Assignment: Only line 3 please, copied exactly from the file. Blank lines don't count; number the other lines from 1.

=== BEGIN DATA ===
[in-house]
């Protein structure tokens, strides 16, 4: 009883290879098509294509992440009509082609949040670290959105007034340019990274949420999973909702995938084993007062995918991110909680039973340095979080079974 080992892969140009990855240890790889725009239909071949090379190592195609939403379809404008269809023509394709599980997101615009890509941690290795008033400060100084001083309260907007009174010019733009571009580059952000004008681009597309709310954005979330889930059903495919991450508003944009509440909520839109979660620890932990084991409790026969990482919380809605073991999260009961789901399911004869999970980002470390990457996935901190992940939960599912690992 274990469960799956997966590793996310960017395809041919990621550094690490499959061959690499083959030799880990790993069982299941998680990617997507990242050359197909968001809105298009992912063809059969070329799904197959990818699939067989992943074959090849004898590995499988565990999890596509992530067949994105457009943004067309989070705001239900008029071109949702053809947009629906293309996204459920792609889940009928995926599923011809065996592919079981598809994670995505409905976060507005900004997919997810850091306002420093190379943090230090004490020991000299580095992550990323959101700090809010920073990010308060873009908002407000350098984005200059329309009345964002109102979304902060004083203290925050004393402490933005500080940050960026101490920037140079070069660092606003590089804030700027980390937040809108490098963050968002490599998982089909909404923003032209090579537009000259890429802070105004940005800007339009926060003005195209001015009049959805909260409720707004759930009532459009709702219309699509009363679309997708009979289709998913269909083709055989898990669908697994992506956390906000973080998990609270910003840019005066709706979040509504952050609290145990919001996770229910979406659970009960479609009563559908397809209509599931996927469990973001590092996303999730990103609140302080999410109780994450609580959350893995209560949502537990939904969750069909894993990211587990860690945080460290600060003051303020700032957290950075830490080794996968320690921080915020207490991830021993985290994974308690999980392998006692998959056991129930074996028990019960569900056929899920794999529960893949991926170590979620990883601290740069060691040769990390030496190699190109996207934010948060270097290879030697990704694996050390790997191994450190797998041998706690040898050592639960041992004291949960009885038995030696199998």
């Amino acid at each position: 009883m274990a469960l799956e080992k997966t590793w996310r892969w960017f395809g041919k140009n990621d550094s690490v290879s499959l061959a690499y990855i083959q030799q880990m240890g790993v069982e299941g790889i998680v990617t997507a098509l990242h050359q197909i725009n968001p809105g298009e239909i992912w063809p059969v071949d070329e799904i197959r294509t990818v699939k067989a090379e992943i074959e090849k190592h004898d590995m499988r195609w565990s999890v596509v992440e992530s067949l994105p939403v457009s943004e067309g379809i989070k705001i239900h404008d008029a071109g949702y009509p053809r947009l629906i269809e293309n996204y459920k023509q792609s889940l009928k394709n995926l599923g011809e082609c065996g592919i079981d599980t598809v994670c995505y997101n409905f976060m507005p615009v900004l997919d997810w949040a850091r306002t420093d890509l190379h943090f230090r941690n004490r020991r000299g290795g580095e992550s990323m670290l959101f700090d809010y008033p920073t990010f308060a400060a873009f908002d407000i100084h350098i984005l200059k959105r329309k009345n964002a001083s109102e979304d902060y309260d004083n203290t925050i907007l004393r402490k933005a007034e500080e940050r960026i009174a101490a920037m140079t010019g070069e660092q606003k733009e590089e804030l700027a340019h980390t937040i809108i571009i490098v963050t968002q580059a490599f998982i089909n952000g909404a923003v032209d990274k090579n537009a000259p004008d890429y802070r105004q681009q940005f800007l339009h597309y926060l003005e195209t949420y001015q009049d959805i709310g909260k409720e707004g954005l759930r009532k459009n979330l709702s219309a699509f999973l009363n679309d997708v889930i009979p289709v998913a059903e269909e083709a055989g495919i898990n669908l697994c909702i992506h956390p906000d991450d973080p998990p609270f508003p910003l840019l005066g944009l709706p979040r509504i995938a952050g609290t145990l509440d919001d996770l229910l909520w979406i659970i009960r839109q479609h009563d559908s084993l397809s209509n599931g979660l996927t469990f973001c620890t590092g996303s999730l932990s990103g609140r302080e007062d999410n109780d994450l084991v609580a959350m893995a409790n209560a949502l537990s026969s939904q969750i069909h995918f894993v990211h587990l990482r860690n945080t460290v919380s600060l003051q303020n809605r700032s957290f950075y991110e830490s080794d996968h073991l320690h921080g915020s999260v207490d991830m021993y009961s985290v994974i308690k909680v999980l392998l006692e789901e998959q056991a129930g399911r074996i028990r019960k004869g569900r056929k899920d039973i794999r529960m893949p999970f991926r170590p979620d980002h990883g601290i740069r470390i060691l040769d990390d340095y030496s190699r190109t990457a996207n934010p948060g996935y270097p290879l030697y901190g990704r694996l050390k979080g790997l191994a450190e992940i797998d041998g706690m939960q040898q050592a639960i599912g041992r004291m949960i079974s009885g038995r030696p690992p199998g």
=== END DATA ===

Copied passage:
């Amino acid at each position: 009883m274990a469960l799956e080992k997966t590793w996310r892969w960017f395809g041919k140009n990621d550094s690490v290879s499959l061959a690499y990855i083959q030799q880990m240890g790993v069982e299941g790889i998680v990617t997507a098509l990242h050359q197909i725009n968001p809105g298009e239909i992912w063809p059969v071949d070329e799904i197959r294509t990818v699939k067989a090379e992943i074959e090849k190592h004898d590995m499988r195609w565990s999890v596509v992440e992530s067949l994105p939403v457009s943004e067309g379809i989070k705001i239900h404008d008029a071109g949702y009509p053809r947009l629906i269809e293309n996204y459920k023509q792609s889940l009928k394709n995926l599923g011809e082609c065996g592919i079981d599980t598809v994670c995505y997101n409905f976060m507005p615009v900004l997919d997810w949040a850091r306002t420093d890509l190379h943090f230090r941690n004490r020991r000299g290795g580095e992550s990323m670290l959101f700090d809010y008033p920073t990010f308060a400060a873009f908002d407000i100084h350098i984005l200059k959105r329309k009345n964002a001083s109102e979304d902060y309260d004083n203290t925050i907007l004393r402490k933005a007034e500080e940050r960026i009174a101490a920037m140079t010019g070069e660092q606003k733009e590089e804030l700027a340019h980390t937040i809108i571009i490098v963050t968002q580059a490599f998982i089909n952000g909404a923003v032209d990274k090579n537009a000259p004008d890429y802070r105004q681009q940005f800007l339009h597309y926060l003005e195209t949420y001015q009049d959805i709310g909260k409720e707004g954005l759930r009532k459009n979330l709702s219309a699509f999973l009363n679309d997708v889930i009979p289709v998913a059903e269909e083709a055989g495919i898990n669908l697994c909702i992506h956390p906000d991450d973080p998990p609270f508003p910003l840019l005066g944009l709706p979040r509504i995938a952050g609290t145990l509440d919001d996770l229910l909520w979406i659970i009960r839109q479609h009563d559908s084993l397809s209509n599931g979660l996927t469990f973001c620890t590092g996303s999730l932990s990103g609140r302080e007062d999410n109780d994450l084991v609580a959350m893995a409790n209560a949502l537990s026969s939904q969750i069909h995918f894993v990211h587990l990482r860690n945080t460290v919380s600060l003051q303020n809605r700032s957290f950075y991110e830490s080794d996968h073991l320690h921080g915020s999260v207490d991830m021993y009961s985290v994974i308690k909680v999980l392998l006692e789901e998959q056991a129930g399911r074996i028990r019960k004869g569900r056929k899920d039973i794999r529960m893949p999970f991926r170590p979620d980002h990883g601290i740069r470390i060691l040769d990390d340095y030496s190699r190109t990457a996207n934010p948060g996935y270097p290879l030697y901190g990704r694996l050390k979080g790997l191994a450190e992940i797998d041998g706690m939960q040898q050592a639960i599912g041992r004291m949960i079974s009885g038995r030696p690992p199998g």